Confession time: I completely underestimated the amount of time, energy, money and emotion it would take to plan my wedding. As someone who plans events for work, I thought I would be a natural at wedding planning. I thought it would be one scratch off of the to-do list after another until one day I presented a day that would wow wedding-goers for years to come. And I thought I would love it.
What really happened when it came to planning my wedding was I wasn’t a natural, I didn’t love it, and two years later, not one person has stopped me on the street or hit me up on social media because my wedding was the stuff of legends.
Oh, and did I mention I really didn’t need anyone’s clichéd advice because I knew best? *Insert eyeroll at myself here.*
To save you from my mistakes, here is a rundown of five things I wish I had listened to when planning my wedding:
1. My gut. I’m giving it to you real from the beginning with this one. It is easy to get swept up in the planning process. Whether it’s feeling like a princess when trying on gowns or agreeing to add a few more people to the guest list, most of the decisions and experiences surrounding weddings usually have money tied to them. In hindsight, I wish I would have stopped and checked in with myself and my partner to make sure we were sticking to what was important to us.
2. You’re going to want video. Whether you go all out with a hired videographer or set up an iPad on a tripod, there are so many little moments you don’t see or that get lost in the moment. For me, that moment was a speech one of my bridesmaids made at the reception, a speech that was very out-of-character for her but was so touching and genuine that it simultaneously had people laughing and crying. Having a video would allow me to go back and relive the moment when I’m missing having my lives-500-miles-away friend in town with me.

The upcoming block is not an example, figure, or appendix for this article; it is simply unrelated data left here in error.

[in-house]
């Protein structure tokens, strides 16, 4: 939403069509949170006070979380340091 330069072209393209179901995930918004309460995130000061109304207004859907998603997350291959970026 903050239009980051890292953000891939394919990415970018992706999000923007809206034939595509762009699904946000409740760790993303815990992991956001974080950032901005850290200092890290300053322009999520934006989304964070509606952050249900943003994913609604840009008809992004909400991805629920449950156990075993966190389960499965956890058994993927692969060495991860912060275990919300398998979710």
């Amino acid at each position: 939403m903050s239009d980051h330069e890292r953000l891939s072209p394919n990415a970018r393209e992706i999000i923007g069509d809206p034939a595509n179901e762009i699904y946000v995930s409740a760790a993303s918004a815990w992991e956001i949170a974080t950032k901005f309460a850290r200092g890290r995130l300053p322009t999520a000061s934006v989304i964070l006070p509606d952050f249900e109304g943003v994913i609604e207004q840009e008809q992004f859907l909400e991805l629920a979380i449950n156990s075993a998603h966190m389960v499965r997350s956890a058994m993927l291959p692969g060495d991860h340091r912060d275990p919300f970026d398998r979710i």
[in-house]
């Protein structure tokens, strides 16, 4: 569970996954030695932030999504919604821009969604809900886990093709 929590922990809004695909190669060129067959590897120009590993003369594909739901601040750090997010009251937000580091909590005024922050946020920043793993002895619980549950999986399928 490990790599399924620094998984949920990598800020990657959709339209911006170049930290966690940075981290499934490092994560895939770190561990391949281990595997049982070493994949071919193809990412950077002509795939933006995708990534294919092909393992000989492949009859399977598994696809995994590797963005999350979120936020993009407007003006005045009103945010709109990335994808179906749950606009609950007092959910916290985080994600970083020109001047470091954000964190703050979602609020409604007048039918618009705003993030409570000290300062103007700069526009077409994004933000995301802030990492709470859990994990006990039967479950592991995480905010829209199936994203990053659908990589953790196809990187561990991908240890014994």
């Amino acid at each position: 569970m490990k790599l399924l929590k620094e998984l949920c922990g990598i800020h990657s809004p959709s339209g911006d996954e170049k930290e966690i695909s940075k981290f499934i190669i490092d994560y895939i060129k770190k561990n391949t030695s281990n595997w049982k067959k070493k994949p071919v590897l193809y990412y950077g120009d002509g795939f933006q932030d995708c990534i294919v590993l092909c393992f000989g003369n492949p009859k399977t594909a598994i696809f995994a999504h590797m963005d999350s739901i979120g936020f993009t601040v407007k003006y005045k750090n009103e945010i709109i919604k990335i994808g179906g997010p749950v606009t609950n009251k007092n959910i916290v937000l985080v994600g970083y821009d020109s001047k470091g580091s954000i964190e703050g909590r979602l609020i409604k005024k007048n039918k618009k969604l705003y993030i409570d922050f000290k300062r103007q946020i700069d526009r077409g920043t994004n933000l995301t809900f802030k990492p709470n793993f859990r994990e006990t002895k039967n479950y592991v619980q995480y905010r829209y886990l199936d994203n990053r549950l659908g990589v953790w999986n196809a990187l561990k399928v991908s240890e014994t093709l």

3. You need help the day of the event. Even if you have all of the planning on lock, there are still going to be things that come up the day of the event — questions that need to be answered, people who need to be directed on where to go, issues that arise. Designate someone from outside of the family or wedding party who is quick-thinking and can problem-solve to handle those things.
4. It goes by fast, you won’t talk to most of the people, and you probably won’t eat — all cliché and all true. If you find a way to keep this one from happening, share it with flourish on social media. I know there would be a lot of thankful brides out there!
5. It may not be the best day of your life, and that’s just fine. As controversial as this may be, there is absolutely no reason your wedding day has to be the best day of your life. One, that’s a lot of pressure to put on yourself, and two, it’s just a day. Sure, it may be a great day, and if it ends up being the best day of your life, then that’s a bonus. Instead, it may be a busy day where you spend more time walking around talking to people you don’t know than dancing with your best friends. And that’s fine. Luckily, the marriage, the friendships and the memories last a lot longer.